Collage challenges Internet censorship
Priyanka Boghani: Collage challenges Internet censorship
24 Aug 10

Ph.D. student Sam Burnett has developed Collage, a tool that relies on user-generated content sites like Flickr to help citizens in countries oppressed by censorship communicate more openly.

The basic idea is to hide censored content in seemingly innocuous photos that are hosted on user-generated content sites like Flickr.

The landscape of internet censorship has changed drastically due to more refined and sophisticated censorship techniques. This has particularly been the case in China, over the last decade, where the infamous “Great Firewall of China” has been set up. He says this has been the impetus to a rise in techniques to try and circumvent internet censorship.

According to Feamster’s article, an infranet system can provide countries and companies with the capacity to work around censorship firewalls as it “uses a tunnel protocol that provides a covert communication channel between its clients and servers, modulated over standard HTTP transactions that resemble innocuous web browsing.”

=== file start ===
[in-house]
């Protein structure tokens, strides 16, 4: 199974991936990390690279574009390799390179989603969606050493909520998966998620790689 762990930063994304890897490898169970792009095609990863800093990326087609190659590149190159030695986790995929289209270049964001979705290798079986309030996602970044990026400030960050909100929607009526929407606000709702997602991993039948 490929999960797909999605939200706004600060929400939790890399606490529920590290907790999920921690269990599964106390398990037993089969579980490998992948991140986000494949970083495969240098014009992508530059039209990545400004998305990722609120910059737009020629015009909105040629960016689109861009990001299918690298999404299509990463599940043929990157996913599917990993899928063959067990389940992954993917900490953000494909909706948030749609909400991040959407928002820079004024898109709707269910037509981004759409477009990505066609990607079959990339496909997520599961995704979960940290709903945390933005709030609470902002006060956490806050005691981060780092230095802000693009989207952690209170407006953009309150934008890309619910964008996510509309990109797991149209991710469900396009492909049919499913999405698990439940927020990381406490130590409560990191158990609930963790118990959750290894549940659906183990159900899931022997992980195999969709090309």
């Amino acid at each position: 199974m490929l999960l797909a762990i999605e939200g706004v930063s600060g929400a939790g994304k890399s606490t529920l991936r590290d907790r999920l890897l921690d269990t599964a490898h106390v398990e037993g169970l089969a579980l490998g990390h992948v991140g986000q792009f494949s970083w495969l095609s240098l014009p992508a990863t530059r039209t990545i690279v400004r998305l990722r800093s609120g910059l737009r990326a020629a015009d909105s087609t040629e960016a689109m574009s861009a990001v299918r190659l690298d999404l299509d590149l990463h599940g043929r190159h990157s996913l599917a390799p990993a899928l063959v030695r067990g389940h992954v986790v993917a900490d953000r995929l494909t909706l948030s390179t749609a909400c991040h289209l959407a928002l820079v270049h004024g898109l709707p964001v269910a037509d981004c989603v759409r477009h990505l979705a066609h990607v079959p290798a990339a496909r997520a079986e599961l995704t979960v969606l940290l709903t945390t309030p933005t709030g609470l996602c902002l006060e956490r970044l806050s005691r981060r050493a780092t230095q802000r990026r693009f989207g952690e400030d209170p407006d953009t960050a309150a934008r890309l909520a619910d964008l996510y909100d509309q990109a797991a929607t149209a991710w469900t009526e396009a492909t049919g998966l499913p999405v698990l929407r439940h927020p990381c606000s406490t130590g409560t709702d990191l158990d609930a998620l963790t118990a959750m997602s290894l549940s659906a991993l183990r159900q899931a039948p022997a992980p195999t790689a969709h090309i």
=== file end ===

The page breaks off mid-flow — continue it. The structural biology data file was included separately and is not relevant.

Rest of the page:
However, he feels that these web proxies are easily discovered by censors and lack robustness and deniability, which he defines as “the users of the system must be able to deny that they were even using the system in the first place.”

This is where the new Collage tool comes in. Nick Feamster writes:

“Based on these observations, we designed Collage, which allows users to hide messages in photos that they post to user-generated content sites like Flickr and Twitter.  The tool allows message senders to hide messages in photos and tweets and upload them to respective user-generated content sites.  Its design has several advantages.  First, it does not require users to set up fixed infrastructure (e.g., Web servers).  Second, it uses erasure coding to “spread” any single message across multiple drop sites, making the system more robust to blocking than a proxy-based system.  Collage appeared at USENIX Security Symposium last Friday (paper here) and has appeared in the press recently. Time will tell whether this tool sees more widespread adoption.”

You can read the full paper here.